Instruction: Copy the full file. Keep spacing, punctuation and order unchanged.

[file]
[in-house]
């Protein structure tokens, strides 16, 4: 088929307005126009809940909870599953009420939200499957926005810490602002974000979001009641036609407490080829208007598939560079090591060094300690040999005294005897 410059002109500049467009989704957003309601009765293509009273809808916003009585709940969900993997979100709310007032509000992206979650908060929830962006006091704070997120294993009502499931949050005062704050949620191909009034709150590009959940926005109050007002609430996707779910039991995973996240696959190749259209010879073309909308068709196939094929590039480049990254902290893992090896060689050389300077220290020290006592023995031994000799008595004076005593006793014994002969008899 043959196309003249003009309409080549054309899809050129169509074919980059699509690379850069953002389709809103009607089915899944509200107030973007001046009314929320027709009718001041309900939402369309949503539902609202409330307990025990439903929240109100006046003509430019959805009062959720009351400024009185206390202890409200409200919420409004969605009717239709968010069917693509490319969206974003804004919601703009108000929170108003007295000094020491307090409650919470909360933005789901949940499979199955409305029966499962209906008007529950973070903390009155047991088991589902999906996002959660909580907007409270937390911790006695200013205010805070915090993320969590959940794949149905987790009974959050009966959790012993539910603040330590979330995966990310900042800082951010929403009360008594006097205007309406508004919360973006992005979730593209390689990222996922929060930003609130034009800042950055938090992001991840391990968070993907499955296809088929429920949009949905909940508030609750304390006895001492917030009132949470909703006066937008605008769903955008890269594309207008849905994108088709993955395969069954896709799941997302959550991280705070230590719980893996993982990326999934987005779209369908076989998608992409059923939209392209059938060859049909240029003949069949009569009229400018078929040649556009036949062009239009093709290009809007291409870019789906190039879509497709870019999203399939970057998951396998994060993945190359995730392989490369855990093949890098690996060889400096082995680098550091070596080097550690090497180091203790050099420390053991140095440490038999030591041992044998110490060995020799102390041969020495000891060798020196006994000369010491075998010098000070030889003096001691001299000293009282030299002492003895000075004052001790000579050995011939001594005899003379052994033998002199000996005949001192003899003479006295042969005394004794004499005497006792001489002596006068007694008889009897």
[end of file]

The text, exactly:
[in-house]
């Protein structure tokens, strides 16, 4: 088929307005126009809940909870599953009420939200499957926005810490602002974000979001009641036609407490080829208007598939560079090591060094300690040999005294005897 410059002109500049467009989704957003309601009765293509009273809808916003009585709940969900993997979100709310007032509000992206979650908060929830962006006091704070997120294993009502499931949050005062704050949620191909009034709150590009959940926005109050007002609430996707779910039991995973996240696959190749259209010879073309909308068709196939094929590039480049990254902290893992090896060689050389300077220290020290006592023995031994000799008595004076005593006793014994002969008899 043959196309003249003009309409080549054309899809050129169509074919980059699509690379850069953002389709809103009607089915899944509200107030973007001046009314929320027709009718001041309900939402369309949503539902609202409330307990025990439903929240109100006046003509430019959805009062959720009351400024009185206390202890409200409200919420409004969605009717239709968010069917693509490319969206974003804004919601703009108000929170108003007295000094020491307090409650919470909360933005789901949940499979199955409305029966499962209906008007529950973070903390009155047991088991589902999906996002959660909580907007409270937390911790006695200013205010805070915090993320969590959940794949149905987790009974959050009966959790012993539910603040330590979330995966990310900042800082951010929403009360008594006097205007309406508004919360973006992005979730593209390689990222996922929060930003609130034009800042950055938090992001991840391990968070993907499955296809088929429920949009949905909940508030609750304390006895001492917030009132949470909703006066937008605008769903955008890269594309207008849905994108088709993955395969069954896709799941997302959550991280705070230590719980893996993982990326999934987005779209369908076989998608992409059923939209392209059938060859049909240029003949069949009569009229400018078929040649556009036949062009239009093709290009809007291409870019789906190039879509497709870019999203399939970057998951396998994060993945190359995730392989490369855990093949890098690996060889400096082995680098550091070596080097550690090497180091203790050099420390053991140095440490038999030591041992044998110490060995020799102390041969020495000891060798020196006994000369010491075998010098000070030889003096001691001299000293009282030299002492003895000075004052001790000579050995011939001594005899003379052994033998002199000996005949001192003899003479006295042969005394004794004499005497006792001489002596006068007694008889009897």